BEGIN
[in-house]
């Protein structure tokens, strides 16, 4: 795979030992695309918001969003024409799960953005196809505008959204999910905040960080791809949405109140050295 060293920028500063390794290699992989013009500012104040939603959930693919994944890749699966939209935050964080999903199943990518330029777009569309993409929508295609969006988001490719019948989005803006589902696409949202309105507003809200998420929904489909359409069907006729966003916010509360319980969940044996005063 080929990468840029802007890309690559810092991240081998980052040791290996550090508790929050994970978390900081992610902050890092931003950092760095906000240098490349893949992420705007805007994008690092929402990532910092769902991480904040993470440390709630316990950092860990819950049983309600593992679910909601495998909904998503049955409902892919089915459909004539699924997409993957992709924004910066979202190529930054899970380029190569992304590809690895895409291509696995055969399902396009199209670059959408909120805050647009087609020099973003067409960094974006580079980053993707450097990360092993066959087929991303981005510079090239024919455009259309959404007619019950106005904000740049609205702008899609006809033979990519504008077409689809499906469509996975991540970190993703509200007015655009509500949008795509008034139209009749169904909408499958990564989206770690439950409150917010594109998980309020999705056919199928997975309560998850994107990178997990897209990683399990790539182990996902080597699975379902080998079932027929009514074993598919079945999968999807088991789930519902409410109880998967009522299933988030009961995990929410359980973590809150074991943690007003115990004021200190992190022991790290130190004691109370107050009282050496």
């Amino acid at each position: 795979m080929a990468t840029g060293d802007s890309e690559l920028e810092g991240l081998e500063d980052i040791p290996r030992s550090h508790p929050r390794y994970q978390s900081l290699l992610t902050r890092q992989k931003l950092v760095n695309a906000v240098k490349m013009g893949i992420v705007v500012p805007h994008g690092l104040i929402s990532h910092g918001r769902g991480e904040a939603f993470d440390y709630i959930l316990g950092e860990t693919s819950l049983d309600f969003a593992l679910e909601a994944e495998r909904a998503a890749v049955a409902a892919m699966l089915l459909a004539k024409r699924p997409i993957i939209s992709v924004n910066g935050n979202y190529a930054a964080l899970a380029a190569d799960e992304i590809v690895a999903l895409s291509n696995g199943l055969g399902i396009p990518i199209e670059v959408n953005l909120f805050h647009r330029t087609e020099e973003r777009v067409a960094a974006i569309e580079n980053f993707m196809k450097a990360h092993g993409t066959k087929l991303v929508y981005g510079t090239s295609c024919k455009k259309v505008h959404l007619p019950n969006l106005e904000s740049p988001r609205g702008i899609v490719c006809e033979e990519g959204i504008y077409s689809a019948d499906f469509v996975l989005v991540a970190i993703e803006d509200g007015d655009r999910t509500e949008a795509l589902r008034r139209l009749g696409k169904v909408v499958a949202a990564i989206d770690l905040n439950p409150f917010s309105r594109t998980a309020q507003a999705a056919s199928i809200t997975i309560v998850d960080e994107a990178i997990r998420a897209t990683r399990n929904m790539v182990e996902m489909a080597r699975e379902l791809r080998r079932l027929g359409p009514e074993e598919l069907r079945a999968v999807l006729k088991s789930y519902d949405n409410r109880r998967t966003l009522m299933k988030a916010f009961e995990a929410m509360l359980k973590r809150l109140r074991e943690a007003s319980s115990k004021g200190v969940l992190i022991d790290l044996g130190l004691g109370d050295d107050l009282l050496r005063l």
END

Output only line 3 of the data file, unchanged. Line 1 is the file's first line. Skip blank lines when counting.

């Amino acid at each position: 795979m080929a990468t840029g060293d802007s890309e690559l920028e810092g991240l081998e500063d980052i040791p290996r030992s550090h508790p929050r390794y994970q978390s900081l290699l992610t902050r890092q992989k931003l950092v760095n695309a906000v240098k490349m013009g893949i992420v705007v500012p805007h994008g690092l104040i929402s990532h910092g918001r769902g991480e904040a939603f993470d440390y709630i959930l316990g950092e860990t693919s819950l049983d309600f969003a593992l679910e909601a994944e495998r909904a998503a890749v049955a409902a892919m699966l089915l459909a004539k024409r699924p997409i993957i939209s992709v924004n910066g935050n979202y190529a930054a964080l899970a380029a190569d799960e992304i590809v690895a999903l895409s291509n696995g199943l055969g399902i396009p990518i199209e670059v959408n953005l909120f805050h647009r330029t087609e020099e973003r777009v067409a960094a974006i569309e580079n980053f993707m196809k450097a990360h092993g993409t066959k087929l991303v929508y981005g510079t090239s295609c024919k455009k259309v505008h959404l007619p019950n969006l106005e904000s740049p988001r609205g702008i899609v490719c006809e033979e990519g959204i504008y077409s689809a019948d499906f469509v996975l989005v991540a970190i993703e803006d509200g007015d655009r999910t509500e949008a795509l589902r008034r139209l009749g696409k169904v909408v499958a949202a990564i989206d770690l905040n439950p409150f917010s309105r594109t998980a309020q507003a999705a056919s199928i809200t997975i309560v998850d960080e994107a990178i997990r998420a897209t990683r399990n929904m790539v182990e996902m489909a080597r699975e379902l791809r080998r079932l027929g359409p009514e074993e598919l069907r079945a999968v999807l006729k088991s789930y519902d949405n409410r109880r998967t966003l009522m299933k988030a916010f009961e995990a929410m509360l359980k973590r809150l109140r074991e943690a007003s319980s115990k004021g200190v969940l992190i022991d790290l044996g130190l004691g109370d050295d107050l009282l050496r005063l």